What are the Package Travel Regulations?
The Package Travel and Linked Travel Arrangements Regulations 2018 (PTRs) became law in the UK in July 2018. Their purpose was to provide greater protection for consumers buying package holidays.
What is a package holiday?
Package holidays are defined as a combination of two or more different types of travel services, taken on the same trip. This usually means a combination of transport, i.e. flights, trains, coaches or car hire and accommodation.
BUT any other ‘tourist service’ which is more than 25% of the value of the package may also count as a package when it’s combined with transport or accommodation and is an essential feature of the holiday. This might include ski passes and equipment hire, Disney park tickets or tickets for sporting events.
What are Linked Travel Arrangements (LTAs)?
LTAs are different travel services purchased for the same holiday but not purchased in a single booking process or at a total price. An example would be booking and paying for a flight on a website and are then being invited to book car hire with a separate provider. You have some limited protection under LTAs but not as much as if you have purchased a package.
How do the PTRs protect me?
Your package must conform to the description. If it doesn’t, it must be put right by the package organiser, i.e. the person who put the package together.
If you’re on holiday and there is a significant problem, i.e. inability to provide the accommodation booked, the organiser must provide a suitable alternative or equivalent or higher quality.
If you’re on holiday and your homeward transport can’t be provided as planned, the organiser must arrange to get you home. If that can’t be done immediately, the organiser should pay for necessary accommodation for up to three nights.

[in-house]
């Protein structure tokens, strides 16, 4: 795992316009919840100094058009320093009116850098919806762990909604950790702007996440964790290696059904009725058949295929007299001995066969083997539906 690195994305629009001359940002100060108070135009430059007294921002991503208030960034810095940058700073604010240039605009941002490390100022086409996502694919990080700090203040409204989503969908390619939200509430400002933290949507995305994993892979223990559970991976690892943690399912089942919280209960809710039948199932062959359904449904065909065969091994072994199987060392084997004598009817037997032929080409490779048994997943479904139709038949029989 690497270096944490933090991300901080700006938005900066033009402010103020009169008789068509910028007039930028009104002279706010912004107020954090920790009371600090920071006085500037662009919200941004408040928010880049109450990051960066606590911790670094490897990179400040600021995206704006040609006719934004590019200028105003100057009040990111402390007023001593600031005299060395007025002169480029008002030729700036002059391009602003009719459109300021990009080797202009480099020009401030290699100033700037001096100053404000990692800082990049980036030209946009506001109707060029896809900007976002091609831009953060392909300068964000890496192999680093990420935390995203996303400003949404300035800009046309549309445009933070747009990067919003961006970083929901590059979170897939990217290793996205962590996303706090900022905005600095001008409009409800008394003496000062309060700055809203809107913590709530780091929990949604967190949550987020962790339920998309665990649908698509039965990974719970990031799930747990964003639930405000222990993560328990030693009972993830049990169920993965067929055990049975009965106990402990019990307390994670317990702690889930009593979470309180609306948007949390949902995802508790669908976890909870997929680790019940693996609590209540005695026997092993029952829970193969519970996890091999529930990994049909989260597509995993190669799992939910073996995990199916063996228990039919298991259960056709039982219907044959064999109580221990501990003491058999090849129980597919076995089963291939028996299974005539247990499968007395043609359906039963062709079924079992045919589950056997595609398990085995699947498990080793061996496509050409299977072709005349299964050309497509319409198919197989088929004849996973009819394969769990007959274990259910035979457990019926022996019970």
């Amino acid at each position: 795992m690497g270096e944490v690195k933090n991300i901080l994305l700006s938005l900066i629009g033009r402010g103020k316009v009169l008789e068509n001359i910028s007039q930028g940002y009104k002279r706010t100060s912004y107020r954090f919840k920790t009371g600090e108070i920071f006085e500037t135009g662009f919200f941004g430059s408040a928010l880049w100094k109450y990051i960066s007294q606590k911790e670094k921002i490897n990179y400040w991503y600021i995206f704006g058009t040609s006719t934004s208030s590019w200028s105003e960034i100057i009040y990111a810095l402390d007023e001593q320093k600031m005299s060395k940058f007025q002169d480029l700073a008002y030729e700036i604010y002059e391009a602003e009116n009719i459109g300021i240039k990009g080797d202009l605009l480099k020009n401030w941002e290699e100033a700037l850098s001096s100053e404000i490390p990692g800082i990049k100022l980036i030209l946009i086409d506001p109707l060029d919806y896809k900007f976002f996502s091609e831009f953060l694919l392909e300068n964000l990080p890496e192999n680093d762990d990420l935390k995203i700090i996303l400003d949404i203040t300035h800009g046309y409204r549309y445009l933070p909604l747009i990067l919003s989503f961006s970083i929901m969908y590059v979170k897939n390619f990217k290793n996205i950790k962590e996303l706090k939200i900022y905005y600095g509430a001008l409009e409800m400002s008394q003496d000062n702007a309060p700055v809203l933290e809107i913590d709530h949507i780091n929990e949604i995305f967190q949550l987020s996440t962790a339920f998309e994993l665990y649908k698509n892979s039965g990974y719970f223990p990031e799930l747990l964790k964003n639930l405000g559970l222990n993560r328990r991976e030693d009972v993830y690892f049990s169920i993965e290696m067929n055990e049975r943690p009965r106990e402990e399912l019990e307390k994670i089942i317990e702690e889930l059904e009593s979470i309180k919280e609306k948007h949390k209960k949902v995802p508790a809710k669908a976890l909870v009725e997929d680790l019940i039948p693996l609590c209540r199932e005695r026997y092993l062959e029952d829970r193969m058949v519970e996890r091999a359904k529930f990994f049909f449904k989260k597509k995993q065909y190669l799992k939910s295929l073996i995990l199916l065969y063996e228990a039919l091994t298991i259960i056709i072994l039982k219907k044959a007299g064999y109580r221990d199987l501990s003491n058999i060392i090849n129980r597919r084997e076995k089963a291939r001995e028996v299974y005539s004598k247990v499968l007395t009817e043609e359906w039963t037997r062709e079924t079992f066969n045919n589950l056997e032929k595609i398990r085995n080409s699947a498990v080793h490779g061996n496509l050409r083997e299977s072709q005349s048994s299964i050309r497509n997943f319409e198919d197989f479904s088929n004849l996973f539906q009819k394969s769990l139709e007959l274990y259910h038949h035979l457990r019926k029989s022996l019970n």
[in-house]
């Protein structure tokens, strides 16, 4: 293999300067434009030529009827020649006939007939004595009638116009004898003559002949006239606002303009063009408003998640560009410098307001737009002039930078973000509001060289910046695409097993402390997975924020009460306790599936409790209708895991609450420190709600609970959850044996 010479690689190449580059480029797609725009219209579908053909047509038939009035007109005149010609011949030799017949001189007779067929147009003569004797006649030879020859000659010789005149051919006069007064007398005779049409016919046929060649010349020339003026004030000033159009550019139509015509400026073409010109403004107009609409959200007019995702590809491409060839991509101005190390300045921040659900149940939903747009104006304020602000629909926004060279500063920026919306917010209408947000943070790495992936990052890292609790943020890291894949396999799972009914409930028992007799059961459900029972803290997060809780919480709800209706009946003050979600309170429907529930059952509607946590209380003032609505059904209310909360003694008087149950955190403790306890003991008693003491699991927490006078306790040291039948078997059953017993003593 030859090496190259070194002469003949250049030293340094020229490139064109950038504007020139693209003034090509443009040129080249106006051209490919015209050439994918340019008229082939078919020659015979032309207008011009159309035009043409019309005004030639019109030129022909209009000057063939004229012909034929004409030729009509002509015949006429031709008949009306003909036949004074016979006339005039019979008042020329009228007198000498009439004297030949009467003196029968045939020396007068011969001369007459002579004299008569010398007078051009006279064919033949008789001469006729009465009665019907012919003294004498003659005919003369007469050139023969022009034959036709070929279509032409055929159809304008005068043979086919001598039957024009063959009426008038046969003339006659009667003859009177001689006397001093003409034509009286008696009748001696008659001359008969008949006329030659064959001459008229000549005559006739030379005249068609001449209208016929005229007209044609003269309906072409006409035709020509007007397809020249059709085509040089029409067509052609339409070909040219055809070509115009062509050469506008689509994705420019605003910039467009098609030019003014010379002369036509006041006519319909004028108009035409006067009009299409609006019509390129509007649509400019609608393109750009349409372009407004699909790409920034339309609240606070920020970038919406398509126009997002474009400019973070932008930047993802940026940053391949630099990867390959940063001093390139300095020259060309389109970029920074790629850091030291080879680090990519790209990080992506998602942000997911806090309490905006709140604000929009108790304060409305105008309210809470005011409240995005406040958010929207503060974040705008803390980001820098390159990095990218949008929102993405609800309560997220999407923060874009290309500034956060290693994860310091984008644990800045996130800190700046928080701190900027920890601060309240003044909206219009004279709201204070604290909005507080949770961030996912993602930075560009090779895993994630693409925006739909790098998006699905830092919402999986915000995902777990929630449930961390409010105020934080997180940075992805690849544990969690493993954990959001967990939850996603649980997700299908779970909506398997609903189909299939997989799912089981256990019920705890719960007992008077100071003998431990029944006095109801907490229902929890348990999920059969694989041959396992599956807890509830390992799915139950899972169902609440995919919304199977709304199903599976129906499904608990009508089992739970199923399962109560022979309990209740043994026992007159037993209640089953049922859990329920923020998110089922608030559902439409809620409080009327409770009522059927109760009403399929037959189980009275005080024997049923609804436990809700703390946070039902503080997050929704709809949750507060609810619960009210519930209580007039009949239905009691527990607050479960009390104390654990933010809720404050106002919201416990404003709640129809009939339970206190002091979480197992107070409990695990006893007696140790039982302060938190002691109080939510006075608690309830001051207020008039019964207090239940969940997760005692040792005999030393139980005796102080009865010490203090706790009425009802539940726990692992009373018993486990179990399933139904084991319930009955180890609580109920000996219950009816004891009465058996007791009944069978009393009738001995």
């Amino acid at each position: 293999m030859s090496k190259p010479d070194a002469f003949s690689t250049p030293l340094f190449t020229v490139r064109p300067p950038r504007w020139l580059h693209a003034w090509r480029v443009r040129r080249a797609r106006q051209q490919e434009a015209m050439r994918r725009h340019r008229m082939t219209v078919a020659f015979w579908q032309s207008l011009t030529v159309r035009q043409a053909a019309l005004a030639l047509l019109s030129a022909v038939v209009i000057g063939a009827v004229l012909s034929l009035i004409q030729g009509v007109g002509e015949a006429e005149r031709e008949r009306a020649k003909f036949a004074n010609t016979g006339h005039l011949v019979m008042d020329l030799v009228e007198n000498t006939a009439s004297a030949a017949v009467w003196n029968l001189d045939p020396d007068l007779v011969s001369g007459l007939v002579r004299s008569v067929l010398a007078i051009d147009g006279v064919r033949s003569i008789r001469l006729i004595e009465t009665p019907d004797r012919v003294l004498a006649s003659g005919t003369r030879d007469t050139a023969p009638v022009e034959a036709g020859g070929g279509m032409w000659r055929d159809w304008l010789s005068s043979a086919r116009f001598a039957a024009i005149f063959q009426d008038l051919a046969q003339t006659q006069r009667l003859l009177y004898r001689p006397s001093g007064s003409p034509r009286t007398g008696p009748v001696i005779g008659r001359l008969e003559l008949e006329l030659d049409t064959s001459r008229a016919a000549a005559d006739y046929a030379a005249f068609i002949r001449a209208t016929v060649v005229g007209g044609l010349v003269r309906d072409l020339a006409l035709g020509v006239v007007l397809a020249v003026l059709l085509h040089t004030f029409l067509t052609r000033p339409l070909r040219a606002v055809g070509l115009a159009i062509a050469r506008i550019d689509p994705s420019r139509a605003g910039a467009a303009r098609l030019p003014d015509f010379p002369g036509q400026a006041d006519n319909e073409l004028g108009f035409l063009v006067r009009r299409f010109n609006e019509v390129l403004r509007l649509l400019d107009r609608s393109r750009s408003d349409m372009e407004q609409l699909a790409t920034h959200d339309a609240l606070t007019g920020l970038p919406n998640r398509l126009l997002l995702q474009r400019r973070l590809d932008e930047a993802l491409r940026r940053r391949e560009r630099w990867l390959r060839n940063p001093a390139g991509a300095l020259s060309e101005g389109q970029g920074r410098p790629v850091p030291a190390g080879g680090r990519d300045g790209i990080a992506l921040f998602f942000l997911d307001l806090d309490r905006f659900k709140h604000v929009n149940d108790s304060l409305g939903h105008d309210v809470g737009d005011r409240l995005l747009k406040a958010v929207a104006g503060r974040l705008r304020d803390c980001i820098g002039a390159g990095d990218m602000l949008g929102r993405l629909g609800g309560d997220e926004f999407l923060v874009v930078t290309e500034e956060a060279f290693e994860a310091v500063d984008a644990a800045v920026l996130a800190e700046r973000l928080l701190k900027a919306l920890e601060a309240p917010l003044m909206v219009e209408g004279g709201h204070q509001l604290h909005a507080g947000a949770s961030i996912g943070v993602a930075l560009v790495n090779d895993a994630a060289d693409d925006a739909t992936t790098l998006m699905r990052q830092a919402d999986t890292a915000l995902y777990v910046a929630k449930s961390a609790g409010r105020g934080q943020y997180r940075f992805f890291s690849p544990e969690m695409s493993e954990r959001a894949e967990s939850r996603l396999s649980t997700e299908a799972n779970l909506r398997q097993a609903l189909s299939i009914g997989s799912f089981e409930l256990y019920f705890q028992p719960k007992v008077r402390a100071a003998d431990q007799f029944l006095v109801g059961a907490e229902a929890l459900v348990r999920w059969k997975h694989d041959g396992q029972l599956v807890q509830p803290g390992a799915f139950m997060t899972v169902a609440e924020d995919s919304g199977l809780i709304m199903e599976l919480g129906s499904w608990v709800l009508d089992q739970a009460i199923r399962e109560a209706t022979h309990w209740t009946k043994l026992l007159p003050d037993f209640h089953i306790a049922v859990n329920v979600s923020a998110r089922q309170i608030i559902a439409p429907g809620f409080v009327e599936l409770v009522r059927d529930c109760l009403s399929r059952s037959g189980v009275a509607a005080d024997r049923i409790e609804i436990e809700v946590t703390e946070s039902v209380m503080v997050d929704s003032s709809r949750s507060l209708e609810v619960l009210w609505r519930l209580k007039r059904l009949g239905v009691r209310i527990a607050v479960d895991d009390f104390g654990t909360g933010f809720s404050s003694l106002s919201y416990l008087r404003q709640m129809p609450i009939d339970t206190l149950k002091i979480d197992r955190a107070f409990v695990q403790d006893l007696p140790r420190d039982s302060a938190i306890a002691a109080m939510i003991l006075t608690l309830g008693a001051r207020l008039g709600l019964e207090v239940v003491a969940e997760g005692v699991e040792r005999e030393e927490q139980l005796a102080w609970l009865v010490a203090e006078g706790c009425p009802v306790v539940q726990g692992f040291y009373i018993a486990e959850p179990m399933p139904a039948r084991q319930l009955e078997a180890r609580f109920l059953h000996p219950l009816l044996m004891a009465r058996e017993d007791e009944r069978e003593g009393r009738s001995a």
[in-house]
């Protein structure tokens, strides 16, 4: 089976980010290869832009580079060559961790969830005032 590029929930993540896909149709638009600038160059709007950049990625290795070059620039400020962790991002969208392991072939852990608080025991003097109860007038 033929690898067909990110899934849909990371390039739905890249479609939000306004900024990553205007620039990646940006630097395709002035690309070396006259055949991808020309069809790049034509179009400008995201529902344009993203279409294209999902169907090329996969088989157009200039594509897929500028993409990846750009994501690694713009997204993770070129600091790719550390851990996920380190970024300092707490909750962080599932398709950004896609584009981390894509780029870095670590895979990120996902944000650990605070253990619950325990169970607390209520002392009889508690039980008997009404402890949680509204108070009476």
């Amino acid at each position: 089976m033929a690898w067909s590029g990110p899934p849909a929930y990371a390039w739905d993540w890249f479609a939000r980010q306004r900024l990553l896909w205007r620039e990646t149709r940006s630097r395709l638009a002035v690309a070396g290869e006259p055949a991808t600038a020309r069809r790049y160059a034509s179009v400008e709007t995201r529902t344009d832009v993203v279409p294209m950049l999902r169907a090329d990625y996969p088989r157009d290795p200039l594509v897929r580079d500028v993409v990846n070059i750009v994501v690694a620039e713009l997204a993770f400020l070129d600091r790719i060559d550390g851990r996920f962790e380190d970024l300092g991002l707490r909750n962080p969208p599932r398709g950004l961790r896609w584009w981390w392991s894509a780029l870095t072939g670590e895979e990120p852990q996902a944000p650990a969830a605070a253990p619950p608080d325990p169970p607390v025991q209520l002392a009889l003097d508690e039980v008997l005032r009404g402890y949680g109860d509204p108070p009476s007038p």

If the main aspects of your package have to be significantly changed, you should be offered the option to cancel without paying a fee. If the package has to be cancelled because of ‘unavoidable and extraordinary’ circumstances, you’re entitled to a refund within 14 days of the termination.
Finally, the PTRs provide protection in the event of the organiser’s insolvency.
How did coronavirus affect the PTRs?
The PTRs aimed to provide greater protection for consumers, specifically in the event of the insolvency of a travel organiser or travellers being stranded overseas.
Before the PTRs became law, the biggest airline collapse in UK history was Monarch Airlines, which left around 100,000 UK travellers stranded overseas when it went into administration in late 2017. Less than two years later, the collapse of Thomas Cook led to the repatriation of around 150,000 people.
These number were eclipsed by the travel chaos caused by coronavirus, when hundreds of thousands of UK travellers were repatriated, including an estimated 150,000 from Spain alone.
As well as organising the repatriation of customers who were stranded overseas, ever-stricter travel restrictions meant that hundreds of thousands of holidays were cancelled so travel organisers had to deal with re-booking and refunds at the same time.
In addition, non-essential businesses (including travel companies) had to close and staff were either furloughed or made redundant. For many, the unprecedented scale of cancellations and refund requests, combined with a skeleton workforce, was overwhelming and they were unable to comply with their legal requirement to refund customers within 14 days of request.
Many organisers resorted instead to issuing Refund Credit Notes until they were able to refund, to the fury of customers who did not want to wait weeks or months for their money.
Some travel agents, including Mondial Travel, refunded as many of their own customers as possible, in an effort to maintain customer relations. Where that wasn’t possible, honesty and communication was and is key, with both travel organisers and customers.
Mondial Travel isn’t an impersonal web-booking service and our customers don’t complain that they can’t get a response when they contact us. In fact, in the event of any issue with a booking, we’ll be in touch with you with solutions before you’re even aware of the issue. And we will keep you informed at every stage. Which is one of the reasons our customers rate us a 5* company.
What’s next for travel and the PTRs?
It was never envisaged that the whole world would stop travelling at once, leading to the intensified complications we experienced last year. However, when vaccinations have been rolled out world-wide and coronavirus is more controlled, it’s likely that travel will come under close scrutiny, both from within and outside the industry, in a bid to ensure that the chaos of 2020 doesn’t happen again.